The 2014 Audi A4's interior is dominated by a deep, dark dash brightened and warmed somewhat by wood or metal trim. There's more plastic than in previous Audis, but the overall effect is still a handsome, well-finished cabin. Our favorite details include the thick steering wheel, brushed aluminum or wood trims, and the starter button, which looks and feels more substantial than that found in rivals from BMW and Mercedes-Benz.
Last year, a larger LCD screen in the dash-mounted MMI system brought more colorful renderings and quicker processors, giving the Audi A4 one of the sharpest screens in any luxury compact sedan.
Sporty S4 models can opt for a unique three-spoke flat-bottom steering wheel, and a piano-black trim package accented with stainless steel mesh and oak wood trim. S4 models also feature unique wheel designs, metallic mirror housings, unique grille styling, and larger air intakes and diffusers.
The new Black Optic package includes a special black-colored grille with high-gloss "Singleframe" surround, gloss black around the windows, body-colored side mirrors, and 19-inch Titanium Rotor-design wheels.
The S line exterior package is now standard on A4 Premium plus and Prestige trims, bringing with it S line front and rear bumpers, side skirts, door sills, and S line fender badges, plus 18-inch 10-spoke RS-design wheels. The S line Style package, available on all models, includes 18-inch 10-spoke wheels, Xenon plus head lights, dynamic headlight range adjustment, LED taillights, high-gloss aluminum window trim, S line fender badges, S line bumpers, side sill blades, and stainless steel door sills.
2014 Audi A4
While the A4 with the CVT transmission isn't inspiring, the hot S4 is a willing and able companion for the sport-driving enthusiast.
The A4 sedan offers just one engine: the 2.0-liter, 220-horsepower TFSI turbocharged in-line four-cylinder. This engine can be mated to an eight-speed Tiptronic automatic, a continuously variable transmission (CVT), or a six-speed manual transmission.
With nine more horsepower than last year's A4, the new car promises to be slightly quicker, though Audi hasn't released updated performance statistics. Last year's A4 accelerated to 60 mph in as little as 6.3 seconds with the automatic or manual transmissions; CVT versions required 6.7 seconds. All A4 sedans offer a top speed of 130 mph. These figures are off the pace of BMW and Cadillac by a noticeable margin, but close to the base Mercedes-Benz C250.
Handling is taut and stable, though base models are front-wheel drive, limiting the ultimate dynamic potential. All-wheel drive is also available, improving poor weather traction, but not greatly affecting the A4's dynamic traits. Electric steering, new to the A5 last year, boosts fuel economy and allows for a wide range in variable effort (when fitted with adaptive steering), but doesn't translate to the intuitive, natural feel you might expect of a sport sedan.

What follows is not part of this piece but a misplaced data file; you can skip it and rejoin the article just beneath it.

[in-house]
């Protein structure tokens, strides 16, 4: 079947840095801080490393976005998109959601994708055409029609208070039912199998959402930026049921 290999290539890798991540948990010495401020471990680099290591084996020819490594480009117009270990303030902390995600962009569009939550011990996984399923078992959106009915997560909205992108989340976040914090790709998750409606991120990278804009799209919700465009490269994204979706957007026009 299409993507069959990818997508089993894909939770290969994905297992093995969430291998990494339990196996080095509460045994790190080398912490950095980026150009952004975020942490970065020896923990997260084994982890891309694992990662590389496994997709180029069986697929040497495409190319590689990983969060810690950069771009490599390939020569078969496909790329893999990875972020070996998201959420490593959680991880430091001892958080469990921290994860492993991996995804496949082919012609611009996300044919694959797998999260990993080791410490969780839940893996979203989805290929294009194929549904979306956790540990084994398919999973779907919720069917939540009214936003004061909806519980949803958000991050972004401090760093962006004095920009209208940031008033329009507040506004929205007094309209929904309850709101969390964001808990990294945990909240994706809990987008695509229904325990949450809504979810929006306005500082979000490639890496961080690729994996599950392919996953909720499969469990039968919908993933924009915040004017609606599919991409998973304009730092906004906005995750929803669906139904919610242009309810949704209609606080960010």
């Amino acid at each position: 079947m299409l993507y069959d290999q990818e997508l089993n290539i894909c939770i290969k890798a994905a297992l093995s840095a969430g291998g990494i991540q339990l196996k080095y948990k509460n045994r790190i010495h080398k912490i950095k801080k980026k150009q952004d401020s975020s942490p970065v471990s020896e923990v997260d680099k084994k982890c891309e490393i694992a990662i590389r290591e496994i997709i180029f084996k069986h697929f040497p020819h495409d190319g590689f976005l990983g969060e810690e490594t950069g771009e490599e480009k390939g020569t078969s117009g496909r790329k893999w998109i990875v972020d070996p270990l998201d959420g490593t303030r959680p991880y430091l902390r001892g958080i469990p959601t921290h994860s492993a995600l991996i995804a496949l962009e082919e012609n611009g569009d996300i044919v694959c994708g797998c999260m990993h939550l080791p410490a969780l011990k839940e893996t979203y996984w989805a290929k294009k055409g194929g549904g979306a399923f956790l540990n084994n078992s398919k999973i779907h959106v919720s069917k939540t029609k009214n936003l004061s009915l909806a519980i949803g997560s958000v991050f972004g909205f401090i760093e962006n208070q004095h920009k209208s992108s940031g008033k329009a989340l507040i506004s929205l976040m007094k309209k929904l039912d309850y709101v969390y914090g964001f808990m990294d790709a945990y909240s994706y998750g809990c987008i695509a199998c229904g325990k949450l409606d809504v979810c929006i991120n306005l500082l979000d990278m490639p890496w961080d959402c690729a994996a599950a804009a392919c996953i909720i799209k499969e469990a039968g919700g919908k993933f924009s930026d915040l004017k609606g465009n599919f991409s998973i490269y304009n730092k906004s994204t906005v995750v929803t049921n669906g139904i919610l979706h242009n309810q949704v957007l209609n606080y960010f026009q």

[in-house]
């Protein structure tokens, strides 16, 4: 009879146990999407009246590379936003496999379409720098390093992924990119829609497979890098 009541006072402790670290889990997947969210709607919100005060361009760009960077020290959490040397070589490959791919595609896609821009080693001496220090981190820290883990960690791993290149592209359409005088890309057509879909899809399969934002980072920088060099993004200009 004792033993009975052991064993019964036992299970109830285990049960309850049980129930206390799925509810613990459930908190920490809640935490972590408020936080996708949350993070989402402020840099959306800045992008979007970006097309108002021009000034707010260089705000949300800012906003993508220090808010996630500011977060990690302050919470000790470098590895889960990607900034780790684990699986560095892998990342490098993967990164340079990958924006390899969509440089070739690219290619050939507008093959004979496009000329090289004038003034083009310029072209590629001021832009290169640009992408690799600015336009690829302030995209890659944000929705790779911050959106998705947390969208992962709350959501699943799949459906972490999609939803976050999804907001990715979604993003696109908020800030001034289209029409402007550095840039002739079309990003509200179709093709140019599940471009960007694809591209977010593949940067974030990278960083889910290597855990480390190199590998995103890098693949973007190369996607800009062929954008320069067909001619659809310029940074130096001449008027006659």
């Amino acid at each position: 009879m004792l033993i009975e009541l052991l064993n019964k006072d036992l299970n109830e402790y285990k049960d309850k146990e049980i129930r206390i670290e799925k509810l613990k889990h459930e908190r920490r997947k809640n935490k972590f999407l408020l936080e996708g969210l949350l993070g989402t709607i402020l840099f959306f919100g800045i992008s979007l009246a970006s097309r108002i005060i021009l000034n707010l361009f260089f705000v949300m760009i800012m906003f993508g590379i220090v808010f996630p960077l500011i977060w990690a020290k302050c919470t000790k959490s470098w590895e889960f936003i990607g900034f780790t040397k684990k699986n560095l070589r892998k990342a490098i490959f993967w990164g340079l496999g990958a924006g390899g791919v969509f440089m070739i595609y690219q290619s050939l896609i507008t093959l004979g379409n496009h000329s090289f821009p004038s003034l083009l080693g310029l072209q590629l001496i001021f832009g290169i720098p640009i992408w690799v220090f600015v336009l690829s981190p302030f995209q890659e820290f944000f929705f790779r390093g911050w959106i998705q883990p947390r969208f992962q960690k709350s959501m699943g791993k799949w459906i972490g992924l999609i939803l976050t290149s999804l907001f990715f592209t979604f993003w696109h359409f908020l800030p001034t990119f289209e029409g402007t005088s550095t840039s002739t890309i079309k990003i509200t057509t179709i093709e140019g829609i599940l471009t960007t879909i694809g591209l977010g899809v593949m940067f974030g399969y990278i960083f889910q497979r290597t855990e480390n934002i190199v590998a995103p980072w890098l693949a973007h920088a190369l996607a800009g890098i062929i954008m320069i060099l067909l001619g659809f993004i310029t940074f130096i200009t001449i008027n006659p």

If there's one powertrain option to avoid, it's the CVT, which is slow to respond and offers no advantages except cost savings. Manual and automatic versions of the A4 also come standard with quattro all-wheel drive, and can be upgraded with the Sport package, which enhances the suspension tuning and upgrades to 18-inch alloy wheels with high-performance summer tires.
The most expensive versions of the A4 offer optional Dynamic Steering and Drive Select, which allows the user to tailor electric power steering, transmission, throttle, and damper settings to suit their taste, across a range of comfort- and sport-oriented modes. Drive Select hasn't been our favorite add-on in the past, as it's difficult to find mutually agreeable settings that across all systems. It's an expensive add-on, and easy to live without.
The brakes on the Audi A4 sedan are also a bit of a trouble point, with grabby engagement at low speeds, though high-speed feel and function is generally very good.
For the sport enthusiast, the Audi S4 is the choice pick. The S4's engine is upgraded to a supercharged 3.0-liter V-6 with direct injection, rated at 333 horsepower. The extra oomph gets the S4 to 60 mph in just 4.9 seconds and on to an electronically limited top speed of 155 mph. Throttle response is crisp and quick, particularly when paired with the quick-shifting available seven-speed dual-clutch transmission. A manual transmission is also available. The S4's exhaust note isn't as sweet as the previous-generation's V-8 engine, but it's a marked upgrade from the four-cylinder in the base version.
The S4's handling is upgraded as well, making for a smooth and satisfying spirited driving. The S4 also uses an electric steering system, including some variable-effort functions based on vehicle speed in base form. Dynamic Steering and Drive Select are also available, but our previous objections apply to the S4 as well. Quattro all-wheel drive is standard, with a rear-biased 40:60 power split at default providing a much more dynamic character.
2014 Audi A4
Comfort & Quality
Well-built and comfortable, the 2014 Audi A4's cabin is a nice place to be--except for the somewhat cramped back seat.
At 185.1 inches long, on a 110.6-inch wheel base, the 2014 Audi A4 sits between the BMW 3-Series (which is slightly larger) and the Cadillac ATS (which is slightly smaller). Leg room in the A4 is likewise in the middle, with the A4's front-seat leg room of 41.3 inches shorter than either the ATS or 3-Series, but its 35.2-inch rear-seat measurement coming in above the ATS's 33.5-inch space and just below the 3-Series' 36.1 inches of rear leg room.
In terms of comfort, the A4's front seats are among the best in class. Supportive, with leather upholstery and power adjustment, the only quibble with the A4's front-row seating is a somewhat flat bottom cushion. Upgrading to the sport seats included with the Sport Package (as well as the front seats in the S4) yields excellent seating. Controls are easily in reach, and the steering wheel tilts and telescopes to fit a wide range of driver sizes.